After doing a little tuck tail, apologizing to my client for the less than ideal outcome, and almost completely revamping the article, I published it today. I included snippets of what was originally sent to me, but filled in many of the holes with quotes from our resident expert, plus info from other experts in the field. Really though, I could have skipped the middle man and written the entire article by myself, foregoing the angst, multiple emails back and forth, and a heap of edits. I still feel like it was a good exercise, but unfortunately, got bogged down with being offered an inferior product in the exchange.

What did I get out of the deal? Well, I lost wages, as I didn’t think it fair to charge my client for all the excess time spent dealing with the issue. But in the grand scheme of things, I was given the compliment that my writing is good. Better than good, as my client loves my work and appreciates the voice I bring to their blog. And the third party also commented along the way that they like our blog’s content and style as well, hence why they sought us out in the first place.

So perhaps what I have learned is that I need to value my personal writing style and voice a little more. I put time and effort into my writing and it shows. You cannot fake quality. And I’ve got it. If you want it, you’ll have to earn and deserve my skills. Because it’s not worth my time to just throw it away in the future. While I won’t rule out doing another guest post or accepting one on mine or a client’s blog, I certainly won’t accept just anything.  Networking is valuable, but not if it doesn’t offer a return for the efforts. And I am better than just throwing out my writing to just anyone for free.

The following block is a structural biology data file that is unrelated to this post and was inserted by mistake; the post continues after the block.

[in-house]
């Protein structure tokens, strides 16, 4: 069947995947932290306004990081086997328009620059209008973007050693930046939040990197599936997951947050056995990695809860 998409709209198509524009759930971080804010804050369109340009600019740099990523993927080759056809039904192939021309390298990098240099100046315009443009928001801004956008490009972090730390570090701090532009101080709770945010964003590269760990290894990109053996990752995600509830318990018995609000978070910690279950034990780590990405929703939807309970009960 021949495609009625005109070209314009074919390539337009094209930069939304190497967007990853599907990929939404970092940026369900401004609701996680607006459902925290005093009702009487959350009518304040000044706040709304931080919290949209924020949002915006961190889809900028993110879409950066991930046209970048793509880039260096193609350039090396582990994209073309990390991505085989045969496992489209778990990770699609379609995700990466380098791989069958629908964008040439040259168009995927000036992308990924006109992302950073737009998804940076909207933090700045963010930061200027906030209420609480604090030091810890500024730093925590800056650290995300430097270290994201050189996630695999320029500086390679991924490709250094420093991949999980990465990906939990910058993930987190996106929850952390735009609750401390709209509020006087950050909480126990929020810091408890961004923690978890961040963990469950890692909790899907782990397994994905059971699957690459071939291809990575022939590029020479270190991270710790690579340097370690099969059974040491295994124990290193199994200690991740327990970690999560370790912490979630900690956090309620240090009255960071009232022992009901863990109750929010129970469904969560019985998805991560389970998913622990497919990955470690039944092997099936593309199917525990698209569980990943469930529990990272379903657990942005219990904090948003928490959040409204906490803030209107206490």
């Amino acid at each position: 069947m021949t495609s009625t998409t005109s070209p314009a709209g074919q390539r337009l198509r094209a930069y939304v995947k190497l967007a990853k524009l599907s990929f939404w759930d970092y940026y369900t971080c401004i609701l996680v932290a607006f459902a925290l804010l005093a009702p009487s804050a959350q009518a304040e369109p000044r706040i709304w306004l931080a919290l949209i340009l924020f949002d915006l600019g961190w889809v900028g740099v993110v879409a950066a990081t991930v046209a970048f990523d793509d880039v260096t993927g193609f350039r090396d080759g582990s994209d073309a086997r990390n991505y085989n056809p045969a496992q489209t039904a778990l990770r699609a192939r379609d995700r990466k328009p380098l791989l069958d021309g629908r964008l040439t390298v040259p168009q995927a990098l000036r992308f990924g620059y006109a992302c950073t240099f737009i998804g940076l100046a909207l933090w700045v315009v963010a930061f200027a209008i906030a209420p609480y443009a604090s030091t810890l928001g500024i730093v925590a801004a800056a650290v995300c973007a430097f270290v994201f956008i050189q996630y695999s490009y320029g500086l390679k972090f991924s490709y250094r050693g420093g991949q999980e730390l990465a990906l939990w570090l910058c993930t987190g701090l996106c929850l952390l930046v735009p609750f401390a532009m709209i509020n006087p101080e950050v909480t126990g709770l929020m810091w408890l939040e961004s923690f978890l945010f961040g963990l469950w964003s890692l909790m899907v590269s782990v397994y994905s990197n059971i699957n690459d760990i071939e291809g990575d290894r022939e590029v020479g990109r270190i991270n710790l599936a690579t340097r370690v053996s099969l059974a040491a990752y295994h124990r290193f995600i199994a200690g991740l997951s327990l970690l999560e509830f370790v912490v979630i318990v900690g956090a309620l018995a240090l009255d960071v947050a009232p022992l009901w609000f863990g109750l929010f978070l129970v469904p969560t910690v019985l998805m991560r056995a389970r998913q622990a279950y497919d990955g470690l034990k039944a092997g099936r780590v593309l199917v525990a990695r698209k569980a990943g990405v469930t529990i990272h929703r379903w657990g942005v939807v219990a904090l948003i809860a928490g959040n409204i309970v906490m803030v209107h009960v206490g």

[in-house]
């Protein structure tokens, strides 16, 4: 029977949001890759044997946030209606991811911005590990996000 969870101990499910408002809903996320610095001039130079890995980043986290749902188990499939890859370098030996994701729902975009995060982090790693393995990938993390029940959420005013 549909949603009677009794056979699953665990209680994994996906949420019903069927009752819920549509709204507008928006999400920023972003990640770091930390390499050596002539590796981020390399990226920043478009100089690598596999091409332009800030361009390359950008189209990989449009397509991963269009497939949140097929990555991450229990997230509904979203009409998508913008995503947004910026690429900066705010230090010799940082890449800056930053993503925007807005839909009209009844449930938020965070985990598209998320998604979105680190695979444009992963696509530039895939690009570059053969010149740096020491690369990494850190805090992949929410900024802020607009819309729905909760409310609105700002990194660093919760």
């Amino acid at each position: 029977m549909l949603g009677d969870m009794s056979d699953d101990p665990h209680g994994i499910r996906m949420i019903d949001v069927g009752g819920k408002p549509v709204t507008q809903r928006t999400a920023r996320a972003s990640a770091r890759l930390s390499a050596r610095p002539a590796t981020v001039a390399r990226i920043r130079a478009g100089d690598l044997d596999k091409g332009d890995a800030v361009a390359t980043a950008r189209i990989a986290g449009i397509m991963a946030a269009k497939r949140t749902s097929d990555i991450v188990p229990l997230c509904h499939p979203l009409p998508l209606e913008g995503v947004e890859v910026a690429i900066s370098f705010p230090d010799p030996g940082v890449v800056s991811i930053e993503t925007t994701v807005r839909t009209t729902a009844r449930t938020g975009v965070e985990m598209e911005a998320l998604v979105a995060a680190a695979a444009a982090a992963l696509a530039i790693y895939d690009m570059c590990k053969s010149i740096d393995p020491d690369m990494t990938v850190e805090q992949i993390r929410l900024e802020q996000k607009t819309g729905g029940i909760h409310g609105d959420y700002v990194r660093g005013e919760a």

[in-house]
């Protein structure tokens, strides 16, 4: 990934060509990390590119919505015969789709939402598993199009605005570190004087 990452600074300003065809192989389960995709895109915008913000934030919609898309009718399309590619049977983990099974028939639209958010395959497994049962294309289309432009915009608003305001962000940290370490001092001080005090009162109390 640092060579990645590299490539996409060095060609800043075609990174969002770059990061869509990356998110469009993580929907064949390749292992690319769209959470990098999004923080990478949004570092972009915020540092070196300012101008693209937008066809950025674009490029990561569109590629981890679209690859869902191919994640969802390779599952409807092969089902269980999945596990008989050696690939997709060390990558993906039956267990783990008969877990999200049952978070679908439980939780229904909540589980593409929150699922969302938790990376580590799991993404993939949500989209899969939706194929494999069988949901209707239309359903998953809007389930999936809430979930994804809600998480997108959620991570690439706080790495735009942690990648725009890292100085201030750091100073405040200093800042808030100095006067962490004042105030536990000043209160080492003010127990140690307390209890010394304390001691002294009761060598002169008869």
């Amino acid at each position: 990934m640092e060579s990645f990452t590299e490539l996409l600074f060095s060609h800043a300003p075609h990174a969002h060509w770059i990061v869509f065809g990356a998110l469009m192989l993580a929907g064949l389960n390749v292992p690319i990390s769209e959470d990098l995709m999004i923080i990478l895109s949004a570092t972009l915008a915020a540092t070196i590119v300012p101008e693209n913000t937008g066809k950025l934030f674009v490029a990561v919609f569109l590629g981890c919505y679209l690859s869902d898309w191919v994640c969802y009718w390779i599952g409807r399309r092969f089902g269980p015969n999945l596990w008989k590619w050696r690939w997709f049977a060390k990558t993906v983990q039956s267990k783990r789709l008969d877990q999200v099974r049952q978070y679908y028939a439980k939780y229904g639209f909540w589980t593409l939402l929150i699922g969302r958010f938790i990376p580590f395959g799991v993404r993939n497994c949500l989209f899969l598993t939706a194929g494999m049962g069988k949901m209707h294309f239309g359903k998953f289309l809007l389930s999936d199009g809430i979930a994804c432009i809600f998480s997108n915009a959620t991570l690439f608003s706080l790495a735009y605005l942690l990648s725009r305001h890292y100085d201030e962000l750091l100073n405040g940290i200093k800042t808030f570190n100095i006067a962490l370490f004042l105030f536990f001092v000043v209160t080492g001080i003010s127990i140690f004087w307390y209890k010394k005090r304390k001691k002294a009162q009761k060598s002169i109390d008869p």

As a writing teacher once told me—a writer can die from ‘exposure’. No need to make that mistake again.

Life on the Go

There has been so much going on in my world the last little while. Between clients updating websites and field trips for me to attend various work-related events, I feel like I haven’t had a moment’s rest the last month. But I love it! It helps to keep my time management skills sharp, not to mention me out of trouble.

Go, go, go! I’ve been to Toronto to see the Green Living Show. A few plays in London were necessary to see for clients I work with. My tree services friends never stop, so I’ve been to a few work sites this spring where trees were removed, trimmed, transplanted, and freshly planted. And I’ve slotted in coffee to discuss changes to client’s web presences too. All with camera round my neck and a trusty notebook at my side. It even has me reflecting on my own web presence as well. Time to tinker.

Definitely spring renewal. Keep it coming world! I can handle it.

A snapshot of my world on the run…

Spring Fever: It’s Time to Grow

Well, the cold that was threatening a month ago ran over me hard. I went from the flu to bronchitis (or something that involved body-wracking coughs that lasted for several weeks at the least). After being left with little energy and a mound of work to catch up on, my computer decided to get sick too. Ack!